Government has to create political stability that guarantees security for people to go back home and for investors to funnel money into the country, Ncube said. There is still understandable wariness about investing in the country, because there are no guarantees of any sustainable change.
John Worsley-Worswick from Justice for Agriculture (JAG) was another speaker at Thursday's summit, and he told SW Radio Africa that the summit appeared to be a propaganda exercise.
There is a great deal of scepticism about investing in the country, and it's understandable given the lack of normalcy in the country, Worsley-Worswick said. But what we found alarming was the deliberate effort to paint over the cracks.
PM describes progress at future of Zimbabwe summit
Written by SW Radio Africa -
Friday, 17 September 2010
As the farming community mourns the loss of yet another commercial farm in Zimbabwe, Prime Minister Morgan Tsvangirai has described as tangible progress in the country.
Tsvangirai was speaking at the Future of Zimbabwe summit in Johannesburg on Thursday, where delegates gathered for a one day conference to debate the country's economic future and investment potential. Tsvangirai, the key note speaker, said he believes the country is making progress in all sectors of the economy.
'We chose progress over violence, polarisation, decline and decay.
Zimbabwe is moving forward. From the darkness of madness and self-destruction, to the new dawn of a new Zimbabwe,' said Tsvangirai in his address.
'This progress is tangible. Yes, it is slow. But it is there.'
He went on to cite a few examples of this economic turnaround, singling out the return of health workers and availability of medicines in hospitals, teachers and books in schools, food in supermarkets and granaries, as well as water, fuel, stable currency and a single digit inflation.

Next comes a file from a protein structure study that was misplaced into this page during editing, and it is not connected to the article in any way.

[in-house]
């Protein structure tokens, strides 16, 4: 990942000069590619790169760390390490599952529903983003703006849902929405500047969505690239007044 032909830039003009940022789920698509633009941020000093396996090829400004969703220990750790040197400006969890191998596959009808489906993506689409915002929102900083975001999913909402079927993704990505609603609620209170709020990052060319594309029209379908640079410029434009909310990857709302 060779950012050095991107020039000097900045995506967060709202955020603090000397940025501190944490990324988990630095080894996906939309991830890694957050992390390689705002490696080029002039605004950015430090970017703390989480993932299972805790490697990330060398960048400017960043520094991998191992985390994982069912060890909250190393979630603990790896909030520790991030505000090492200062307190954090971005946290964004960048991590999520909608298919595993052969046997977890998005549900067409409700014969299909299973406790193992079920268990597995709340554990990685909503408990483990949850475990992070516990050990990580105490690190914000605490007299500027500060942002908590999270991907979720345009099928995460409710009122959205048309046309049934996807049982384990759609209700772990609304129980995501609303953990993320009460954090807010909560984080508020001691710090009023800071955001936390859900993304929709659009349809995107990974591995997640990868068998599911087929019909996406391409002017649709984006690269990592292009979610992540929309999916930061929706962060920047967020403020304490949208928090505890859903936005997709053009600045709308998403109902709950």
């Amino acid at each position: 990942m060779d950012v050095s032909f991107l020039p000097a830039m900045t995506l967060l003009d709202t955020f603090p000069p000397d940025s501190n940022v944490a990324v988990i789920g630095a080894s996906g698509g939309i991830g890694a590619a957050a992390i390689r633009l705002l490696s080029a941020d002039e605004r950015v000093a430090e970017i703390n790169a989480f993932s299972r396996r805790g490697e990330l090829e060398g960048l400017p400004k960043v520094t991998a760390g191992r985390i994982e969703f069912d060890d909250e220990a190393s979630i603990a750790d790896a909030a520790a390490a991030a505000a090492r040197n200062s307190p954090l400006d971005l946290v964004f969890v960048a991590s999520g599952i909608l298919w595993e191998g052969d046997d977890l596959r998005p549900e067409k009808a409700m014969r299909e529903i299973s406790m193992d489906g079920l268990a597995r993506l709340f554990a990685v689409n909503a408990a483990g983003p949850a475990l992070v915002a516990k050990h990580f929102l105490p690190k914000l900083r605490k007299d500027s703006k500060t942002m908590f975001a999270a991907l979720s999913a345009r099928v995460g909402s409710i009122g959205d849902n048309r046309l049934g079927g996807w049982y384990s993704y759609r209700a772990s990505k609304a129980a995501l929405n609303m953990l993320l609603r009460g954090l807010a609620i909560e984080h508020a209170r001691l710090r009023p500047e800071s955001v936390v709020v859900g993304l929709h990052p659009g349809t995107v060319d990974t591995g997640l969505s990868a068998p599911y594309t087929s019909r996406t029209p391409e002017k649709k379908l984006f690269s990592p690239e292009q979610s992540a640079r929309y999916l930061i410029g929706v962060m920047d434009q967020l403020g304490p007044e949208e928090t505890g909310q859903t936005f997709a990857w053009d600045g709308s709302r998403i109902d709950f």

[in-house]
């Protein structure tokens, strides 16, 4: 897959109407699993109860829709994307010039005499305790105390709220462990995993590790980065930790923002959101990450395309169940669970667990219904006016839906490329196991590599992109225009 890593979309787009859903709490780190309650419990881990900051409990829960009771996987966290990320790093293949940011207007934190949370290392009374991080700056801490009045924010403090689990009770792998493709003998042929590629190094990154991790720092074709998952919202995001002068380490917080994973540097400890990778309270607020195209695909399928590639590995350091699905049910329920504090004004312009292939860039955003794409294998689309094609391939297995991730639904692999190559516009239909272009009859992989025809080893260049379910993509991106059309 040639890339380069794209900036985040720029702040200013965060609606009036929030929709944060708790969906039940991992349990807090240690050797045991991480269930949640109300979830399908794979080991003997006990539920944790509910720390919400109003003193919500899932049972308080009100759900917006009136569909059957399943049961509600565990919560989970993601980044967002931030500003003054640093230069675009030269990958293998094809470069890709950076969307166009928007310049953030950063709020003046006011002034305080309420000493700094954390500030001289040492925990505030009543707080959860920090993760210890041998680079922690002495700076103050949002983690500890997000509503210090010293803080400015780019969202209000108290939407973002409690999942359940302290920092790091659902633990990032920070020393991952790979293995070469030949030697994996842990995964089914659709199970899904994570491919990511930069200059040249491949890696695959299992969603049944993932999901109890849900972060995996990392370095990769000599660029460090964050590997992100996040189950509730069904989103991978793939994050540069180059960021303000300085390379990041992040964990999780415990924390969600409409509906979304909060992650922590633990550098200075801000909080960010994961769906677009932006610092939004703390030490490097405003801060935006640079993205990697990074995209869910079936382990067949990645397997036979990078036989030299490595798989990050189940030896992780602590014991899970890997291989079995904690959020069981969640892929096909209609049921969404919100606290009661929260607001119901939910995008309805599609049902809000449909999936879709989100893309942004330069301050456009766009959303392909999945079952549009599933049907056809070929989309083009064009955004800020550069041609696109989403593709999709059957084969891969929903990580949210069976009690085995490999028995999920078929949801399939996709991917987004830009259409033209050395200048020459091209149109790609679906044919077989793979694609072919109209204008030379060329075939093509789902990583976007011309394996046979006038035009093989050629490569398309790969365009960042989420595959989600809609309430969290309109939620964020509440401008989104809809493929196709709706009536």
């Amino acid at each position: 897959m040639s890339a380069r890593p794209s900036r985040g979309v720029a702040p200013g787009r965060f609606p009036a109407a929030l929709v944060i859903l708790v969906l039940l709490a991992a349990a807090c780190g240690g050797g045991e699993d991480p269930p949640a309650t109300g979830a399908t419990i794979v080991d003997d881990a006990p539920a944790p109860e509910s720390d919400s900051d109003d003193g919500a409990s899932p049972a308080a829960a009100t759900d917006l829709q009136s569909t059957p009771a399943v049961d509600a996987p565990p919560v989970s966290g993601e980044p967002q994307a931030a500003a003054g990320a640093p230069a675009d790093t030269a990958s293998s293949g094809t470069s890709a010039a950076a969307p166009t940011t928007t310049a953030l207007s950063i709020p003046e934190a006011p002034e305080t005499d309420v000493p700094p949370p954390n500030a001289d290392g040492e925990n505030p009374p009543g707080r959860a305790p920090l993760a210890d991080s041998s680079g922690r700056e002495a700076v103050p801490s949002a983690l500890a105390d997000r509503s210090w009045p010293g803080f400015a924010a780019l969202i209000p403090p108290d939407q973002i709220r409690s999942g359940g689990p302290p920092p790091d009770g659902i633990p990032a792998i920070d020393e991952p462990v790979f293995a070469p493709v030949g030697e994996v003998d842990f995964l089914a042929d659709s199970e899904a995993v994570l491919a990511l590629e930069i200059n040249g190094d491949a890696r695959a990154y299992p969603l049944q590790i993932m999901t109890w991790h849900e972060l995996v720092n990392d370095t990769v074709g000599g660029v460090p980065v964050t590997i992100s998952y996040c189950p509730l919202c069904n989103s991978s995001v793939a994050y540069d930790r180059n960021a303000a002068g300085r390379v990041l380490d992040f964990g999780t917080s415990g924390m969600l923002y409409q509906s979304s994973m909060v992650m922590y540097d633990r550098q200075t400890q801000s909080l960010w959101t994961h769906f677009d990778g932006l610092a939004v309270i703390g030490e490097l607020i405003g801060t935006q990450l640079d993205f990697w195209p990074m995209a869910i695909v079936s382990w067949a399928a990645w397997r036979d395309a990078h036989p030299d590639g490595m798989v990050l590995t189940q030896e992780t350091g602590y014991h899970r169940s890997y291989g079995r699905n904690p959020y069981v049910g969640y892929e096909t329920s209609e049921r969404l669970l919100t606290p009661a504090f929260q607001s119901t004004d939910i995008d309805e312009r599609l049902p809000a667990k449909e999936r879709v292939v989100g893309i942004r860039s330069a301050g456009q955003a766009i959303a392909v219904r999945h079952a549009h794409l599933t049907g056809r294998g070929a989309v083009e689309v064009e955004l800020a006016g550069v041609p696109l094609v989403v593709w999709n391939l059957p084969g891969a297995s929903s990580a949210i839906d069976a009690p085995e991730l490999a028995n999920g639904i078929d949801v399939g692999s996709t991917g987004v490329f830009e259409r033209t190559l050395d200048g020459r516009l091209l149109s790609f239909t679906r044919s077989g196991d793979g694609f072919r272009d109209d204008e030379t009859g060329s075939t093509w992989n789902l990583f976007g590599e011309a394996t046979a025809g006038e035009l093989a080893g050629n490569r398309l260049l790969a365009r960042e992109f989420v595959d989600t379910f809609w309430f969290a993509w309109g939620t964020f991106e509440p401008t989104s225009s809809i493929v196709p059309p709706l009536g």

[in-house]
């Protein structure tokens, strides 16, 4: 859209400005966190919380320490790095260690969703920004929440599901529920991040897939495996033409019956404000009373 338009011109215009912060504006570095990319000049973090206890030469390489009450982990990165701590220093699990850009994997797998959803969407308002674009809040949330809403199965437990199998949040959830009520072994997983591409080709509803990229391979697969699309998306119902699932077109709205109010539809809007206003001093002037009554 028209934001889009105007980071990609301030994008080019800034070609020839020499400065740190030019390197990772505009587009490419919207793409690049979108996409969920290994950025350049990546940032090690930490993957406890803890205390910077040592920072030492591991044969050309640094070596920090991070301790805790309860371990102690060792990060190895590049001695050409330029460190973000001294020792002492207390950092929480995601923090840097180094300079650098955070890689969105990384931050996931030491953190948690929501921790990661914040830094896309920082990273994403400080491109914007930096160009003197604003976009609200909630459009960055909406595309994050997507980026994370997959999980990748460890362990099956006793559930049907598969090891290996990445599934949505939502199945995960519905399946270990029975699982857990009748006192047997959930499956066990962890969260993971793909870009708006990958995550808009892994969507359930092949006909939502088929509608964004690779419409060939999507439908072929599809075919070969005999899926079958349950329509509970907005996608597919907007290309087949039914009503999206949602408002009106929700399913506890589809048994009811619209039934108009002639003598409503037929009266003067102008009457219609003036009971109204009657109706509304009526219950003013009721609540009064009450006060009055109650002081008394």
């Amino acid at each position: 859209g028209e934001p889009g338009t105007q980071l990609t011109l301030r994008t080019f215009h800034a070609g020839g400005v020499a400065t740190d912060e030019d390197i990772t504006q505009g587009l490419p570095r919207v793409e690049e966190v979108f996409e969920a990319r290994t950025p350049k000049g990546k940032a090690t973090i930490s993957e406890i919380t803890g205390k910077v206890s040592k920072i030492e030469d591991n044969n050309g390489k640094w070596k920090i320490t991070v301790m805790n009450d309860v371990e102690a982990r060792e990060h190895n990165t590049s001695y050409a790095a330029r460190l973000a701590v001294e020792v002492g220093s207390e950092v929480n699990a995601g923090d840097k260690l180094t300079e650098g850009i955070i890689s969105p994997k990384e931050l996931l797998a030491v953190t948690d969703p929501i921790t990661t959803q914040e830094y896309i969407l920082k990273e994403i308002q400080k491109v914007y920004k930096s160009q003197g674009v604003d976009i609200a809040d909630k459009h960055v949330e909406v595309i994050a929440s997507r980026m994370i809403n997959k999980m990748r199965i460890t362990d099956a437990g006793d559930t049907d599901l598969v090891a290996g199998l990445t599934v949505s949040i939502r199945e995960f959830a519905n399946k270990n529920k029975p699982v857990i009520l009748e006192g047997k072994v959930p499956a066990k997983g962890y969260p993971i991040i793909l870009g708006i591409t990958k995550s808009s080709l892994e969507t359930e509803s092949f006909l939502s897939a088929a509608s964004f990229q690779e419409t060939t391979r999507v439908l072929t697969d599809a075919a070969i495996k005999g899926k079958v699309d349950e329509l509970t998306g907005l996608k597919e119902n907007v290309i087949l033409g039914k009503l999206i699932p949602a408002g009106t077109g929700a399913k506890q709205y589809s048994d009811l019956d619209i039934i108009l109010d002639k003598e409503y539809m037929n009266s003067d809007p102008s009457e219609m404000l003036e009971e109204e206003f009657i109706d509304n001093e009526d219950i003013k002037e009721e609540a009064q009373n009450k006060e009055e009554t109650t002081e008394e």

He added however that the failed policies of the past government, led by Robert Mugabe and ZANU PF, continued to haunt the country.
'Disdain for the rule of law and property rights continue to undermine our image as a safe investment destination,' said Tsvangirai.
'Disdain' for property rights is the closest Tsvangirai came to mentioning the ongoing farm invasions in the country, which are making a mockery of any attempts to encourage foreign investors. Many of the farm attacks have targeted properties meant to be protected by Bilateral Investment Protection and Promotion Agreements (BIPPA) with foreign countries. But these BIPPA's have done nothing to persuade Mugabe loyalists from invading commercial farms and violently evicting farmers.
Some observers have commented that the Prime Minister is showing insensitivity by trying to promote Zimbabwe has a safe investment zone, when it is so clear that there are no guarantees of investment safety.
Robert Mugabe also said this month that he will press ahead with plans to transfer control of foreign firms to local Zimbabweans, as part of the controversial indigenisation exercise. But Tsvangirai on Thursday tried to downplay this threat, saying the process would be implemented gradually and without forced sales.
'What's being implemented are minimum thresholds. You can't start with 51 percent, Tsvangirai said. But you also have to say how, over time, you are going achieve the maximum threshold.'
But with the MDC so clearly lacking any power in the unity government, it is unlikely that Tsvangirai will have any say over how Mugabe's indigenisation plan should be implemented.